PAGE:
The bore hole diameter of the pre-holed sheets is slightly wider than the shaft diameter of the rivet in order to avoid friction between the shaft and the sheets during the plasticization phase for the FSJC tip and to localize the friction-induced heat in the closing-head area of the die as far as possible. In the upsetting phase, the shaft diameter will expand to fill the bore hole, so that the joint has a force fit component in the effective bearing area.
If, for example, the overall sheet thickness layers differ over the workpiece to be joined when using tailored blanks or a varying number of sheets, only the shaft length l Sh has to be adjusted. The volume of the shaft must therefore be equal to the total sum of the borehole and the die volume (Eq. 1)). The attainable shaft length is limited solely by the resulting buckling length. In this case, the buckling length for the pre-friction and closing-head forming phase is case I according to EULER, changing to EULER case IV as soon as the shaft is upset to the extent that it is led by the bore hole. Through the EULER case change, the buckling force can now be increased by up to 16 times for the final die filling without any buckling of the shaft.
Fig. 6. Samples of FSJCs with different shaft lengths and diameters (left) and a formed closing head of a hollow shaft rivet on a lap-shear specimen (right).
Fig. 7 shows two joint cross-sections for the basic rivet shapes by way of example. The die form is adjusted to the tip shape of the specific rivet, as a round and spindle die, with the maximum diameter 10 mm and the maximum depth 2 mm for both dies. The hardness of the joint connector increases through the deformation due to strain hardening but is still at a low level compared to the attainable hardness of this aluminum alloy. To enhance the joint strength, further research should be aimed at lowering the hardness reduction during the rivet shaping process and having the hardness increased during the joint setting step by optimizing the process control strategy. In the feasibility test, only the pre-friction phase has a different feed rate so far. One way would be to localize the induced heat in the tip of the shaft to a greater extent by specifying the process parameters for a greater number of individual setting phases. This way, a better filling level could be expected for the closing head and higher work hardening in the shaft area.
Fig. 7. Cross-sections of the two different closing-head forms (left and middle) and the geometry of the lap-shear specimen employed as per German standard DVS/EFB 3480-1  (right).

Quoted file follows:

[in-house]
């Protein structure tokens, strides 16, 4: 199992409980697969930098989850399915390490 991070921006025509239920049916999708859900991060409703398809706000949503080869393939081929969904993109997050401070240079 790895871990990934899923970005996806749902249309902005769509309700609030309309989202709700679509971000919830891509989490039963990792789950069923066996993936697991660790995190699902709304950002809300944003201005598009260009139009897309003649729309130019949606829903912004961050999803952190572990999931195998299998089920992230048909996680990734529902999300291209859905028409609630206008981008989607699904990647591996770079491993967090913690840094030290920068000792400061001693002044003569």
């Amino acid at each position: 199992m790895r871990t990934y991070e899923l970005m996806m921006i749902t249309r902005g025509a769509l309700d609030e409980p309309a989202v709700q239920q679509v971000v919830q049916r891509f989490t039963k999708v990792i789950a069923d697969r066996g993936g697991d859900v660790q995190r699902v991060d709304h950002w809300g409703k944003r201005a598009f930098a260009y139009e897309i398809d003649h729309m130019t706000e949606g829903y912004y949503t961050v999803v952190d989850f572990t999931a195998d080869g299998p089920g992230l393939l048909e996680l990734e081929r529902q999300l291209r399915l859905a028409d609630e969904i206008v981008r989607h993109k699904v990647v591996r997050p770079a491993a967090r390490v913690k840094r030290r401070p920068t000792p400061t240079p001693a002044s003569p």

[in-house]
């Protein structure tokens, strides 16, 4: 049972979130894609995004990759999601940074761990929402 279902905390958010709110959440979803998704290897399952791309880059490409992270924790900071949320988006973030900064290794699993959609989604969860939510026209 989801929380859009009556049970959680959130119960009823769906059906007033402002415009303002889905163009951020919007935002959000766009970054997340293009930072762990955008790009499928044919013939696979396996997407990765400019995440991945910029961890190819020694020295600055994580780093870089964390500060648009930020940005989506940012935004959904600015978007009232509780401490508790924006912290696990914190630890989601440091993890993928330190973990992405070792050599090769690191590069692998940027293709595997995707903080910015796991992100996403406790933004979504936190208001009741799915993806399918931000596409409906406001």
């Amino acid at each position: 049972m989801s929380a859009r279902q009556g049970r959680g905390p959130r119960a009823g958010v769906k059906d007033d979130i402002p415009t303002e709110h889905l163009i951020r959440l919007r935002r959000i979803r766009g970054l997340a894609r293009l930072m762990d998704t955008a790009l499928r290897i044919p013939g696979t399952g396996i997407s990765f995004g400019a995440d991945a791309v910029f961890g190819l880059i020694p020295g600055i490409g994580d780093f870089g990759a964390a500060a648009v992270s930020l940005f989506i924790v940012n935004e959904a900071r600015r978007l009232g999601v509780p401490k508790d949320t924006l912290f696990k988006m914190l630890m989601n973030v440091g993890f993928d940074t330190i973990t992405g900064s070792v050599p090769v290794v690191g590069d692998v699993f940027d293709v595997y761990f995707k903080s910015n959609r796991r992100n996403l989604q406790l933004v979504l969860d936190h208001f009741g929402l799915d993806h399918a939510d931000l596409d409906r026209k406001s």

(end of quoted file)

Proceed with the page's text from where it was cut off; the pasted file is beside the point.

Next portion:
The axial force in the joint setting process using aluminum rivets is pretty low compared to other mechanical joining techniques. The diagram in Fig. 8 shows two axial force progressions for the solid rivet joints with a round die depicted on the left of in Fig. 7. For relatively low feed speeds as shown in Fig. 8, the maximum force is more or less identical. For higher feed rates but equivalent rotation speeds, the axial force is considerably higher. The characteristic key points of the setting process are marked for the vf = 50 mm/min feed, but are also clearly recognizable in other feed speed force curves.
Fig. 8. Axial joining force progression for two different feed speeds for a joint setting of a aluminum solid shaft FSJC (EN AW-6060) in pre-holed aluminum sheets (2 x s = 1 mm).
Further investigations will concentrate on optimizing the closing-head filling level and the corresponding die geometries in order to enhance the joint strength and stiffness by increasing the proportion of the form and force-fit component. In conjunction with this, the process management of the rotation speed and the feed variation over the setting path will be more aligned to the individual process steps. In addition, pre-hole-free joining with steel-FSJCs is the focus of ongoing studies. Proof of the feasibility of manufacturing basic steel (1.0503) solid rivets has already been furnished (see Fig. 9, left photo). In the next step, the specified part geometries, such as a ring groove head and circumferential grooves on the shaft have to be integrated into the rivet shape. The objective is to set FSJCs by friction-spinning without a pre-hole, either by using a die to form the closing head (Fig. 9 A) or without any countersupport or form-giving die when there is only one-sided accessibility (Fig. 9 B). In this case, the base plate has to have a certain stiffness, e.g. a thick-walled extruded profile.
Fig. 9. Photo of a steel (1.0503) solid shaft rivet and aluminum (EN AW-6060) part geometries as a basis for the schematically shown pre-hole free joining concept with (A) and without (B) a die.
Studies carried out so far have shown that it is possible to form adjustable joint connectors by friction-spinning. Different basic rivet shapes can be inline custom-formed from the same semi-finished rod to best meet the requirements of the subsequent joining task. In this process, the dimensions of the rivet part-geometries can be adapted to the joint’s specification in terms of size and shape. First joints with aluminum FSJCs have been set in pre-holed aluminum sheets, whereby the joining force is significantly lower compared to other mechanical joining techniques for a comparable joint strength.
The authors from the subproject C03 centre of the collaborative research TRR 285 – Project-ID 418701707 –, carried out at the Chair of Forming and Machining Technology (LUF), Paderborn University, would like to thank the Deutsche Forschungsgemeinschaft (DFG, German Research Foundation) for funding this project.